Let’s face it, actor Gwyneth Paltrow has always considered herself a bit ‘new age’, ever since she shot to fame dating the sexiest man alive*, married an ultra-cool rocker and started trumpeting on about organic food and lifestyle blogs.
But the announcement last week that her and husband Chris Martin had made the decision to ‘consciously uncouple’ had us all scratching our heads. Is this some new age
– MITX DesignTech Summit Hollywood term?
Divorce, separation, conscious uncoupling, whatever you want to name it, it usually ranks as one of the most devastating events in a person’s life. And while Gwyneth may not have to worry so much about money, for those who are within 10 or 20 years of retirement it can be an especially cruel blow.
When you’re dealing with the emotional fallout, even thinking about your finances can be overwhelming – here are 5 important steps to consider along the way.
1. Arm yourself with information
Whether you chose to uncouple consciously or not, the future can seem scary and it may be hard to think clearly. It usually pays to seek advice from professionals and to do it early.
Seeing a lawyer is extremely useful. They can explain the process and your options to you. They will be able to advise you on your realistic legal entitlements.
Once you have a good understanding of these things, consider seeing a financial adviser who has experience in family law. Good financial advice can help you to understand your finances and reduce your anxiety.
2. Visualise the longer-term picture
Although it’s natural to be wrapped up with fear and worry about the immediate future, it’s important to focus on what you want longer-term. Think about where you want to be 5 years from now: make a plan and consider what you need to do to get there. This might mean going back to study, starting a business, travel, applying for jobs or furthering your career.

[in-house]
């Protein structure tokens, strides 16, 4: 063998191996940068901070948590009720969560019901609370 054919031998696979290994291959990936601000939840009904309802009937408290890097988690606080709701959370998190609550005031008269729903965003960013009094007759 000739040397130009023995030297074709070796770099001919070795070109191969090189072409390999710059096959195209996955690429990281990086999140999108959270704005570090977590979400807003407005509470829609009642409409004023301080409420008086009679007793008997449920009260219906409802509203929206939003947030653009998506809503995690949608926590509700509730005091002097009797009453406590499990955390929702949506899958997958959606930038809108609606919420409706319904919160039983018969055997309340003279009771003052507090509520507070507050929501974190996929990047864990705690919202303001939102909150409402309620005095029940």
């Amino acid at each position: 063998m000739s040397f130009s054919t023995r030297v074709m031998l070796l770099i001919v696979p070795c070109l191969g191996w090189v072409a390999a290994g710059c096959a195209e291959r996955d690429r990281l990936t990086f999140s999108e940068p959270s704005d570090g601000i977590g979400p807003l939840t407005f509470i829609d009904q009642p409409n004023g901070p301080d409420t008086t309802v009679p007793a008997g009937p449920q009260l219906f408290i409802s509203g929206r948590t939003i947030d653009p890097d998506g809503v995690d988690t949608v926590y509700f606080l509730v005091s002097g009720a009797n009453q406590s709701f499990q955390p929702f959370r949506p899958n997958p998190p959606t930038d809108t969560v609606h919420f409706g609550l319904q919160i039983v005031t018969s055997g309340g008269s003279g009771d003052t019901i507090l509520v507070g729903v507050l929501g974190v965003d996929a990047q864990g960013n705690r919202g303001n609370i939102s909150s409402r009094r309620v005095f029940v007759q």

3. Consider superannuation
The Australian Bureau of Statistics says that over the past 20 years Australians are divorcing at an older age, so many divorcees are closer to retirement age than in the past. This means that you may have less time to build up your own retirement funds.
One of the most important things to do when facing divorce is to review your superannuation.
Also, don’t forget to also check who is the nominated beneficiary on your superannuation account – you may wish to make a change if your soon-to-be-ex is listed.
4. Don’t rule out renting
Unlike the Paltrow-Martins who have multiple residences, one of the first considerations when a marriage is over is where you are going to live. Do you buy somewhere or rent? Should you keep the family home or sell it?
These are important questions – and the answers largely will depend on what your settlement looks like. It may have been a while since you’ve rented, but it might be worth considering. It’s not necessarily going to be forever – renting can be a good short-term solution while you get back on your financial feet.
5. Draw up a spending plan
A spending plan puts you in control, empowering you to make good decisions. It’s vital to know what you can and cannot afford to spend. The key to a workable plan is to know your expenses inside-out and be honest with yourself about where you might cut back.
We can help
If you are going through a relationship breakdown, we can help. Why not get in touch by calling 1800 626 881 or by using the ‘contact us’ tool.
*that’s Brad Pitt for those of you who were too
busy cocooned in your own ‘conscious’ coupling in the nineties and missed this one.